Sustainable Management

Environmental Stewardship Policy

The Royal Botanic Gardens is committed to making environmental sustainability a priority in all of its operations including planning, budgeting, decisions, projects and programs.

It also recognises this will lead to benefits such as: reduced operating costs; reduced risk and liability; an improved working environment; increased productivity; and an enhanced reputation for environmental leadership. To this end, the Royal Botanic Gardens’ Environmental Stewardship Policy identifies three core areas where the organisation can contribute most to environmental stewardship: Biodiversity and Ecology; Community Engagement; and its Landscapes.

Guiding principles

The Royal Botanic Gardens will use the following principles to guide its activities.

  • Foster a long-term perspective - Effective stewardship requires a long-term perspective on how current and future activities may affect our environment and future generations.
  • Integration - An integrated approach to conserving the environment is essential to identify and evaluate the connections, interactions and synergies between and among issues, decisions and processes.  Environmental, social and economic factors will be considered in all decisions.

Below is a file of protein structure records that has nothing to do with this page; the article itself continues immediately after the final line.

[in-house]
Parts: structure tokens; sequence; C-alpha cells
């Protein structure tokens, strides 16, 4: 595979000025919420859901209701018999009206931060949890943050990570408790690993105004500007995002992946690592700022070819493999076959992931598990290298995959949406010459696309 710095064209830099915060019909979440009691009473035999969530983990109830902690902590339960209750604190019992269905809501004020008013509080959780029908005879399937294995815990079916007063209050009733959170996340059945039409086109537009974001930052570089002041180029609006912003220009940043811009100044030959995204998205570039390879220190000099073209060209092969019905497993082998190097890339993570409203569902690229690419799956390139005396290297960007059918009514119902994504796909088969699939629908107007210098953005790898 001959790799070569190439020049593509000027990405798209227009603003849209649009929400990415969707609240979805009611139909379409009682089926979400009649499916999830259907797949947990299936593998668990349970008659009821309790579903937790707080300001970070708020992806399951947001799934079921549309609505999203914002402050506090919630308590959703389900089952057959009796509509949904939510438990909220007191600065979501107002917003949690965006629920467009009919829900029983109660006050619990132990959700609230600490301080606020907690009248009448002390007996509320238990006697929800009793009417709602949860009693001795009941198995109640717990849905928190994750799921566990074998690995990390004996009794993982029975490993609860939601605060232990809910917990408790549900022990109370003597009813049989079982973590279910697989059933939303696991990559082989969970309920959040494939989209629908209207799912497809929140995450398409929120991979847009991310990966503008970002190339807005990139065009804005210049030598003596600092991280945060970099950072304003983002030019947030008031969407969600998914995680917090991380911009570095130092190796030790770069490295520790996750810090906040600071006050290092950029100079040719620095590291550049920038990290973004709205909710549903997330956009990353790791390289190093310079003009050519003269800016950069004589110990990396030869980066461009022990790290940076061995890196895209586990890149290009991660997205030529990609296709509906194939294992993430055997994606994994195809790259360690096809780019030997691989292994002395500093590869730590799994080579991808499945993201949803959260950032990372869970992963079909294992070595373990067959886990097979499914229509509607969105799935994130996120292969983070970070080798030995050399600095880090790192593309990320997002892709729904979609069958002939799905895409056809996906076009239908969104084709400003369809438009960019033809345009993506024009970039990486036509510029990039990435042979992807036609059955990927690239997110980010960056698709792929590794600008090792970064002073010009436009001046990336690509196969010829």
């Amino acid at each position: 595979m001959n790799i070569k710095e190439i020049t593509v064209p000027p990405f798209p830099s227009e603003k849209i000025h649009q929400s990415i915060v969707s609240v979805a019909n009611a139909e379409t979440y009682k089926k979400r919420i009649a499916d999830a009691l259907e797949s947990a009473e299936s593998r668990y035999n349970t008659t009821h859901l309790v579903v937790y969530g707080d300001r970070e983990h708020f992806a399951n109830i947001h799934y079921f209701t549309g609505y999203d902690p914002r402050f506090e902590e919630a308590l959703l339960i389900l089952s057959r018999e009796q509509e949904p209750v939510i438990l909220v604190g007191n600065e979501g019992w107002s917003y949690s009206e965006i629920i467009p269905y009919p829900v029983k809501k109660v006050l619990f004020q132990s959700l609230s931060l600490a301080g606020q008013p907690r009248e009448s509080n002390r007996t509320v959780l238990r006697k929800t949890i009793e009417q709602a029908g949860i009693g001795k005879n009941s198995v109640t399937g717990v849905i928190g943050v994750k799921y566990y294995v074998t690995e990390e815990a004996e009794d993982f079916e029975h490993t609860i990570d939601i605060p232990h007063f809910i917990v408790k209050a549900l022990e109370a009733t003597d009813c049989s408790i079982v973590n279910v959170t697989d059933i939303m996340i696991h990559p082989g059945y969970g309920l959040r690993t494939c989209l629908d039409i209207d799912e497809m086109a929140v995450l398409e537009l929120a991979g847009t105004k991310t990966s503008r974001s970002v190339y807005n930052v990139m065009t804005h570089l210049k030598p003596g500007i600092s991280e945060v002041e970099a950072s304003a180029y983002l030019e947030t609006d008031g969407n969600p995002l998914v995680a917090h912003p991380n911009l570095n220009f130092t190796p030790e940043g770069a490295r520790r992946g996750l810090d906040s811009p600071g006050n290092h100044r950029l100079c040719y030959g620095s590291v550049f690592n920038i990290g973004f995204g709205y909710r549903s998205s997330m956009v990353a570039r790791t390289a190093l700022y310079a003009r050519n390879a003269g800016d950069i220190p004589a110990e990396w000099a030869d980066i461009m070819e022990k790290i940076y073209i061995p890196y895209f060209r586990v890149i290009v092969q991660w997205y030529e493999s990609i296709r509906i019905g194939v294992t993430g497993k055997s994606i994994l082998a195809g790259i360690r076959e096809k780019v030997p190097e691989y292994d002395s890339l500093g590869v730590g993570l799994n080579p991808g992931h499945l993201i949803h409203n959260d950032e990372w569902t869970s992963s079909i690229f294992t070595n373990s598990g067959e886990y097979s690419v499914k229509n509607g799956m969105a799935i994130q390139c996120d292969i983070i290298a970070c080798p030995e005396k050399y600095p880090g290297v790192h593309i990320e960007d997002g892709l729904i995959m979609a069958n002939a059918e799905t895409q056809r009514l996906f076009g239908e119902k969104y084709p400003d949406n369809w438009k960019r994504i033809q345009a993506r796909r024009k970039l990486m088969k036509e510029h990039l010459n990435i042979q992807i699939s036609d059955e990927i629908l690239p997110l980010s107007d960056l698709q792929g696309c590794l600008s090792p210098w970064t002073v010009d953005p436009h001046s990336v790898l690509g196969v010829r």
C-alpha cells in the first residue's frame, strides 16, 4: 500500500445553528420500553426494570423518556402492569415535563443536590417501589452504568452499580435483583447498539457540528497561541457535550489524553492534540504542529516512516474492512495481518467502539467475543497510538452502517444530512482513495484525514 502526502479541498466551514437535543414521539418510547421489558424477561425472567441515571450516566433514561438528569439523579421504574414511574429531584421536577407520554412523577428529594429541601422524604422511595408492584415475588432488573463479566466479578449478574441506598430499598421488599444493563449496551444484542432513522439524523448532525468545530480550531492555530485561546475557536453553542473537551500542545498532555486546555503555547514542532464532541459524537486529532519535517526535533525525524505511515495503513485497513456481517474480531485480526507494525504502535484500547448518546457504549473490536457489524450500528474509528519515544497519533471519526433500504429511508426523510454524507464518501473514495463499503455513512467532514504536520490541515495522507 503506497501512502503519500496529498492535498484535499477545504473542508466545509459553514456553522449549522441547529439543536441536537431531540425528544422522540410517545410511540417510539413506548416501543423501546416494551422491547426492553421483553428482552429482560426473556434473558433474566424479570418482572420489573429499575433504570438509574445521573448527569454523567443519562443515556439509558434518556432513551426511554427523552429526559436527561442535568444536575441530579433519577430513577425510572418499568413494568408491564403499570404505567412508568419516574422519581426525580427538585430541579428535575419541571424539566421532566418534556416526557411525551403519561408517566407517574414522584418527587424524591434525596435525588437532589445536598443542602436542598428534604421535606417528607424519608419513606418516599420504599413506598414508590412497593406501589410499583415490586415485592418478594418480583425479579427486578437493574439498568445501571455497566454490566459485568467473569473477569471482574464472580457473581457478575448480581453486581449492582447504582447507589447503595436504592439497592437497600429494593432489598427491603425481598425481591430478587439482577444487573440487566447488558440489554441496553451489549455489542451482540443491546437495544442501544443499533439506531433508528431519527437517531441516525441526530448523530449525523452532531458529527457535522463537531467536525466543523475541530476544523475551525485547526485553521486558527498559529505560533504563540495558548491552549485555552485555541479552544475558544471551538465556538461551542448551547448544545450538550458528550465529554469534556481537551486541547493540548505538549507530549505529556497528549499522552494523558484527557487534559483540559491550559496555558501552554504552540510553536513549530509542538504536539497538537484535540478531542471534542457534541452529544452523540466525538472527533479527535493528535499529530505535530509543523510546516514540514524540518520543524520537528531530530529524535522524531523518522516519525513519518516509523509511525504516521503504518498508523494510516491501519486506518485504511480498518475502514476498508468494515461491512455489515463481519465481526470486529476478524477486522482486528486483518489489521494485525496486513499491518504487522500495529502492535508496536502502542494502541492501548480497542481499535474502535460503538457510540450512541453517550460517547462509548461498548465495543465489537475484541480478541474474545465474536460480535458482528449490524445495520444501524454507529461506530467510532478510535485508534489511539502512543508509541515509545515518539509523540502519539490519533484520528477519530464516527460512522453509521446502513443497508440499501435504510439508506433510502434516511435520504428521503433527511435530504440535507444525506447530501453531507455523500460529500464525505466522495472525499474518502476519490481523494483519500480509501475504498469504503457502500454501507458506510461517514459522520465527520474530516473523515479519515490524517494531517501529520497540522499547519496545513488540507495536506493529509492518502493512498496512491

• Avoid, reduce, re-use and recycle - Continuous improvement in the sustainable use of energy, materials and water will be achieved by adopting the following in decreasing order of priority: Can we make do without it? Can we make do with less? Can it be used again for the same or another purpose? Can it be re-processed?
  • Design and selection - Innovative design and careful selection of materials, products and services is essential to minimise the impact of all activities on the environment. The full life-cycle cost of facilities, materials, products and services will be considered and used in decision making.
  • Source of supply - Materials and products will be sourced locally where practicable, unless procurement from elsewhere reduces environmental impact and/or maximises beneficial environmental effects.
  • Precautionary principle - The lack of scientific certainty will not be a sufficient reason to avoid adopting approaches and practices that will likely have less impact on the environment.
  • Accountability - In accordance with Government policy, the RBG will have an environmental management system that is formally reviewed and reported on.